Search Result for "anthracite":
Wordnet 3.0

NOUN (1)

1. a hard natural coal that burns slowly and gives intense heat;
[syn: anthracite, anthracite coal, hard coal]


The Collaborative International Dictionary of English v.0.48:

Anthracite \An"thra*cite\, n. [L. anthracites a kind of bloodstone; fr. Gr. ? like coals, fr. 'a`nqrax, ?, coal or charcoal. Cf. Anthrax.] A hard, compact variety of mineral coal, of high luster, differing from bituminous coal in containing little or no bitumen, in consequence of which it burns with a nearly non luminous flame. The purer specimens consist almost wholly of carbon. Also called glance coal and blind coal. [1913 Webster]
The Collaborative International Dictionary of English v.0.48:

Coal \Coal\ (k[=o]l), n. [AS. col; akin to D. kool, OHG. chol, cholo, G. kohle, Icel. kol, pl., Sw. kol, Dan. kul; cf. Skr. jval to burn. Cf. Kiln, Collier.] 1. A thoroughly charred, and extinguished or still ignited, fragment from wood or other combustible substance; charcoal. [1913 Webster] 2. (Min.) A black, or brownish black, solid, combustible substance, dug from beds or veins in the earth to be used for fuel, and consisting, like charcoal, mainly of carbon, but more compact, and often affording, when heated, a large amount of volatile matter. [1913 Webster] Note: This word is often used adjectively, or as the first part of self-explaining compounds; as, coal-black; coal formation; coal scuttle; coal ship. etc. [1913 Webster] Note: In England the plural coals is used, for the broken mineral coal burned in grates, etc.; as, to put coals on the fire. In the United States the singular in a collective sense is the customary usage; as, a hod of coal. [1913 Webster] Age of coal plants. See Age of Acrogens, under Acrogen. Anthracite or Glance coal. See Anthracite. Bituminous coal. See under Bituminous. Blind coal. See under Blind. Brown coal or Brown Lignite. See Lignite. Caking coal, a bituminous coal, which softens and becomes pasty or semi-viscid when heated. On increasing the heat, the volatile products are driven off, and a coherent, grayish black, cellular mass of coke is left. Cannel coal, a very compact bituminous coal, of fine texture and dull luster. See Cannel coal. Coal bed (Geol.), a layer or stratum of mineral coal. Coal breaker, a structure including machines and machinery adapted for crushing, cleansing, and assorting coal. Coal field (Geol.), a region in which deposits of coal occur. Such regions have often a basinlike structure, and are hence called coal basins. See Basin. Coal gas, a variety of carbureted hydrogen, procured from bituminous coal, used in lighting streets, houses, etc., and for cooking and heating. Coal heaver, a man employed in carrying coal, and esp. in putting it in, and discharging it from, ships. Coal measures. (Geol.) (a) Strata of coal with the attendant rocks. (b) A subdivision of the carboniferous formation, between the millstone grit below and the Permian formation above, and including nearly all the workable coal beds of the world. Coal oil, a general name for mineral oils; petroleum. Coal plant (Geol.), one of the remains or impressions of plants found in the strata of the coal formation. Coal tar. See in the Vocabulary. To haul over the coals, to call to account; to scold or censure. [Colloq.] Wood coal. See Lignite. [1913 Webster]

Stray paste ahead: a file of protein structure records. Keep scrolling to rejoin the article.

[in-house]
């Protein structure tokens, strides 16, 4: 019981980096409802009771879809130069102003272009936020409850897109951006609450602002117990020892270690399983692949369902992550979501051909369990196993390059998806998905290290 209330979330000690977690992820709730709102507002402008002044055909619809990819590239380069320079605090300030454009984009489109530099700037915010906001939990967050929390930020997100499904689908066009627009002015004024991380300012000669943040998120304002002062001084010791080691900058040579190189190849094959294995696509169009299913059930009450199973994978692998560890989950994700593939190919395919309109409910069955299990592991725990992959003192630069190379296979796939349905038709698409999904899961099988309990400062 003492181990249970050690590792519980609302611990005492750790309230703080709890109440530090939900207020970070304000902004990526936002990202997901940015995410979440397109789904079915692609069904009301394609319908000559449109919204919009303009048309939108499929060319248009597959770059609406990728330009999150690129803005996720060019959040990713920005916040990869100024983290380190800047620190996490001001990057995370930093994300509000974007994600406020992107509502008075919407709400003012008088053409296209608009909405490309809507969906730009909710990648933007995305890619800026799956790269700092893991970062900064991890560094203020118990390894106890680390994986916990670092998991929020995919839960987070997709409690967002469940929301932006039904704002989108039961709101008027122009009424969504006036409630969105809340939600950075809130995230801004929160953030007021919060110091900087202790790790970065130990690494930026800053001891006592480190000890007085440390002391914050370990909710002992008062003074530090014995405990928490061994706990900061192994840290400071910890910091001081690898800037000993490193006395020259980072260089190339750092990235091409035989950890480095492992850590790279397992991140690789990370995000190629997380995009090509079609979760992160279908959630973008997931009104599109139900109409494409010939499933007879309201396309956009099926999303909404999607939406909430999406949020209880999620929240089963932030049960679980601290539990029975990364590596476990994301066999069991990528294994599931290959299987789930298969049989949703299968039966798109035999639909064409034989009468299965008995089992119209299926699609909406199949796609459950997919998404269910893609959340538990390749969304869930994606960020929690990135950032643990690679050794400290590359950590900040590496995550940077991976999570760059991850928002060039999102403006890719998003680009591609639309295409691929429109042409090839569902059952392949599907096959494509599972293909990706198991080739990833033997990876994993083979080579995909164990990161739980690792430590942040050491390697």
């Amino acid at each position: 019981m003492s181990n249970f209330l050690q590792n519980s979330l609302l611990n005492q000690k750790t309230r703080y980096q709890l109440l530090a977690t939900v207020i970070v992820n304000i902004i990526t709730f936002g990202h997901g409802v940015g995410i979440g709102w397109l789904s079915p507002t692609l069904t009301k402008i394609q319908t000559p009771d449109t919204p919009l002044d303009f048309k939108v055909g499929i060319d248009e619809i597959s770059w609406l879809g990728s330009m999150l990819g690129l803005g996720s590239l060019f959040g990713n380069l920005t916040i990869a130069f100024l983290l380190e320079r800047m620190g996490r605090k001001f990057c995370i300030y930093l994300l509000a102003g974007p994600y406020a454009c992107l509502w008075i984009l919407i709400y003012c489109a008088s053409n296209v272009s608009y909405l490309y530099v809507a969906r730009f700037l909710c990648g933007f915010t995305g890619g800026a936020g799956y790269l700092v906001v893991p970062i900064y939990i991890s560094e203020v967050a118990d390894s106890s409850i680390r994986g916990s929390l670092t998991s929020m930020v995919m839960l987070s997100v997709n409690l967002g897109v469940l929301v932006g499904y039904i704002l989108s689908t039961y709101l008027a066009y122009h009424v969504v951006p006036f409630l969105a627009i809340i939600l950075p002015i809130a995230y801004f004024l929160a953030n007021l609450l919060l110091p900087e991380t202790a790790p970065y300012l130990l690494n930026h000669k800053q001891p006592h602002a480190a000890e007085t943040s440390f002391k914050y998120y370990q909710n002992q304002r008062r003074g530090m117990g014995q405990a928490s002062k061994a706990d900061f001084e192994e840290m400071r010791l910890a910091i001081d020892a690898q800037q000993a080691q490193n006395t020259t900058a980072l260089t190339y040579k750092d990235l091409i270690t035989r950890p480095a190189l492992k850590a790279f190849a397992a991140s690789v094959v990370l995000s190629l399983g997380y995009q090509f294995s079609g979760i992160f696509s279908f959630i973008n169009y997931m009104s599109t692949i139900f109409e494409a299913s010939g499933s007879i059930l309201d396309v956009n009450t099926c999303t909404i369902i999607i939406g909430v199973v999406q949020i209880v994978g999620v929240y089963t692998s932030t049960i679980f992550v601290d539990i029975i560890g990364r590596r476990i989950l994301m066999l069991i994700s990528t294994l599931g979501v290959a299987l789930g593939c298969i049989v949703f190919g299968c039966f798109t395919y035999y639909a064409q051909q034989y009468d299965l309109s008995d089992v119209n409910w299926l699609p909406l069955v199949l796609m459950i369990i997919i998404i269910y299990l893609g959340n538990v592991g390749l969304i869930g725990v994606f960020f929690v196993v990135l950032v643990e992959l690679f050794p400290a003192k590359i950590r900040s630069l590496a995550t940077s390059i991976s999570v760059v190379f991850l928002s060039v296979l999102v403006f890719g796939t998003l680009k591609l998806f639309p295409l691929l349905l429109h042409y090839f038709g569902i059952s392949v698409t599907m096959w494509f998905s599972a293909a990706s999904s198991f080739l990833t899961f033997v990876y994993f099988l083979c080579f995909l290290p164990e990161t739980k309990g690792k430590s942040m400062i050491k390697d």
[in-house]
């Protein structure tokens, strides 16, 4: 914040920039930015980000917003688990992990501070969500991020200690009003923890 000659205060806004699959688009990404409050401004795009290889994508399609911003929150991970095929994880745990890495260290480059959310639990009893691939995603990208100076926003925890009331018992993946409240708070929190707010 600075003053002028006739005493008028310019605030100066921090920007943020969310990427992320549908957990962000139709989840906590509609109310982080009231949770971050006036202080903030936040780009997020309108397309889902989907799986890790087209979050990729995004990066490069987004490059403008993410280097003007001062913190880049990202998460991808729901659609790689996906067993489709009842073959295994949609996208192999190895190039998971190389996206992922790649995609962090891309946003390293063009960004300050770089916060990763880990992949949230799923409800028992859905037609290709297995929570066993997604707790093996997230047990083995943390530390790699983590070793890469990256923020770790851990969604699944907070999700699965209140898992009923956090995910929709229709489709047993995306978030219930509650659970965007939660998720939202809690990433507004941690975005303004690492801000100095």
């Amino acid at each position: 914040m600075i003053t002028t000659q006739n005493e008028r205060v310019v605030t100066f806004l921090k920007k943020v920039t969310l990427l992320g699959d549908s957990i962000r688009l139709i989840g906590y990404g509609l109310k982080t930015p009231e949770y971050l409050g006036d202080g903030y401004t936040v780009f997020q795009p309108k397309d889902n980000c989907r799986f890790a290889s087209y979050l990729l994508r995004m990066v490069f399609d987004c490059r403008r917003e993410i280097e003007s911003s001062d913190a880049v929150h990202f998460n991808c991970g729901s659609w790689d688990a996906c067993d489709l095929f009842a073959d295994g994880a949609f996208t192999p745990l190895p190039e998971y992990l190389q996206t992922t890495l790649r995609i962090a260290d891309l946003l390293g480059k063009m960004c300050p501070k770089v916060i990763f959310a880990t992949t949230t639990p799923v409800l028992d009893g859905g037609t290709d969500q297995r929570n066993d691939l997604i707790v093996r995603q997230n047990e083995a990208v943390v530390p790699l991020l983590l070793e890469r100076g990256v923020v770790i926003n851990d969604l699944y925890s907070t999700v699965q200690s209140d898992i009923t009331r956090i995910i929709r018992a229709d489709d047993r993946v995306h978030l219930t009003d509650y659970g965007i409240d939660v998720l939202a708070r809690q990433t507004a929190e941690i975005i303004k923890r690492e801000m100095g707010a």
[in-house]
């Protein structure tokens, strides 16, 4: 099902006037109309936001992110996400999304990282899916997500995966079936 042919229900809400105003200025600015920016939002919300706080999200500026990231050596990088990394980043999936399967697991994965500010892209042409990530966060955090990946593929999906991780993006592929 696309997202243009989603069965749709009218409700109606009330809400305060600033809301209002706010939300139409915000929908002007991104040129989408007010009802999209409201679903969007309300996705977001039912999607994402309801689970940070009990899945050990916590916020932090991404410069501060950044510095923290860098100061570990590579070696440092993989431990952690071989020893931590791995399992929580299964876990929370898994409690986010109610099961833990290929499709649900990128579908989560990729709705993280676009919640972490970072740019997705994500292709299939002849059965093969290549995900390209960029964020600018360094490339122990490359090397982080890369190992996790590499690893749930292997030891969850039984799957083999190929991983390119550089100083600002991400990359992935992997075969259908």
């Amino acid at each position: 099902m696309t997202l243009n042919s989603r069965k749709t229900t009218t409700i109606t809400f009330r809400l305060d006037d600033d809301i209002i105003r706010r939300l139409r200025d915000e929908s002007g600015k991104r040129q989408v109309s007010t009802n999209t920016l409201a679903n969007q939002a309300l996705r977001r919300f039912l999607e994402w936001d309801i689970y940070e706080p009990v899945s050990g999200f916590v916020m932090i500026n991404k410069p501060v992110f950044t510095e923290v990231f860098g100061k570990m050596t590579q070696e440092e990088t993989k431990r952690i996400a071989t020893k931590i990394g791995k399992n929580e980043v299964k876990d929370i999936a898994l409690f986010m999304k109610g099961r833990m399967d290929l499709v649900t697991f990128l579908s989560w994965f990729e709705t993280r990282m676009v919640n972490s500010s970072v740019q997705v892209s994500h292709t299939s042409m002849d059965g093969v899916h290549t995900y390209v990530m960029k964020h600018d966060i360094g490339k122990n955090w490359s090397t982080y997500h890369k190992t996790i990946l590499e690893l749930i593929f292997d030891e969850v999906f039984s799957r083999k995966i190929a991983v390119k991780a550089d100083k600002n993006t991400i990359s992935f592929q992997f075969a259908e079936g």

WordNet (r) 3.0 (2006):

anthracite n 1: a hard natural coal that burns slowly and gives intense heat [syn: anthracite, anthracite coal, hard coal]




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